And while it was a fun movie, I loved the message that was put across over and over, and that is that anyone can cook. That's where I've been trying to go with this blog, and why I posted the poll last week, to see if I was going in the right direction. While every once in a while I do talk about a recipe that is a little daunting, I try really hard to keep Tummy Treasure user friendly. Meaning that anyone who can read and follow directions can cook my food. Another reason I posted that poll last week is that I really think there is a niche missing in food-blog-land for budget cooking. There are a few who do it on occasion, but it seems that budget cooking and good food rarely intersect. Why?

So while I am going to continue with Tummy Treasure as it is, you will see more often some attempts at combining budget friendly cooking with fresh seasonal cooking. I have found more than one site devoted to budget cooking, but so often cooking on a budget leads to not-so-healthy choices. One of my goals is to create an entire month's menu plan that combines budget cooking with fresh and healthy cooking. Hopefully I'll get going on that as soon as I find my motivation.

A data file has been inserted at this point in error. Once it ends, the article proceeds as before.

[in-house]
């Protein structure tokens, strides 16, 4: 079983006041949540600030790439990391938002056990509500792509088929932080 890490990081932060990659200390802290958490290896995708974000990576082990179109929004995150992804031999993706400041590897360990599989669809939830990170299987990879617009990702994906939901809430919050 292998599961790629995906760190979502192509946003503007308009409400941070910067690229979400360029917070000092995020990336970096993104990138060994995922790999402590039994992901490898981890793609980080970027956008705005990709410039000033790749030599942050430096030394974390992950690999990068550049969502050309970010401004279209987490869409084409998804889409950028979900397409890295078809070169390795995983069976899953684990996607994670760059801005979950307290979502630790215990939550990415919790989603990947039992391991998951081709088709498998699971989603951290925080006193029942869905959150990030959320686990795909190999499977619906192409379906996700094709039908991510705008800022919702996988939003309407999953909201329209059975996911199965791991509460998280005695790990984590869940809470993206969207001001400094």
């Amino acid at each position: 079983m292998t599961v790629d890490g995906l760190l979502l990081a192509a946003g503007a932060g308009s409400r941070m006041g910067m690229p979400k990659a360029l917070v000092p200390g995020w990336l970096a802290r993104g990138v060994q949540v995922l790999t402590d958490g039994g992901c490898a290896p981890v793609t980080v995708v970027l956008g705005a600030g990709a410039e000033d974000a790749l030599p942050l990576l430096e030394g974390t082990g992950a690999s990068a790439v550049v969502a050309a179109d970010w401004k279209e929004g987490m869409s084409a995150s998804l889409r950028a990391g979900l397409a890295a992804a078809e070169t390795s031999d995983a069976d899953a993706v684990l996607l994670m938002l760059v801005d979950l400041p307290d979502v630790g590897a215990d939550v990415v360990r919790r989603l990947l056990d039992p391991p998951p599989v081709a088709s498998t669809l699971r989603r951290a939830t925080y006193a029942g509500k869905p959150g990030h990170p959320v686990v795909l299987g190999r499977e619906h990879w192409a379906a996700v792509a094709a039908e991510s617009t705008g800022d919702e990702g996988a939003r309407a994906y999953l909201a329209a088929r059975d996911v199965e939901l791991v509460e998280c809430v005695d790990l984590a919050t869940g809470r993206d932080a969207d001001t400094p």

In the meantime, Andy's out of town this week, it's going to be in the nineties temperature wise, and I have no idea what the week has in store. Hopefully I'll have something to blog about. :-)

Saturday, July 28, 2007

Missing Post

Sorry All. I had to delete the post from the other day about Pesto and all the comments. I had the worst spam I've ever seen and for some reason Blogger would not let me delete it this morning. I apologize if anyone saw it and was offended by it. It was awful and hurtful.

Anyone still interested in the Pesto recipe can find it right here.

Now I need to go figure out how to turn back on comment deletion.

Friday, July 27, 2007

A New Convenience Product

We have become huge fans of tostadas in our house. They make an excellent way to use up leftovers, and are also extremely quick to put together. I couldn't tell you what it really is that makes the difference to the kids when it comes to a tostada versus a taco, but I tell you, they eat the tostadas with relish- they love them. My only issue with them is the shells. We like them on corn tortillas best, and crisping corn tortillas can be done one of two ways. First, they can be fried in oil for the best flavor, but not exactly healthy. Second they can be baked in the oven, but there they go from soft to burnt in no time, so you really have to keep an eye on them. The whole "making of the tortillas" makes tostadas more time consuming and especially messy if you deep fry them.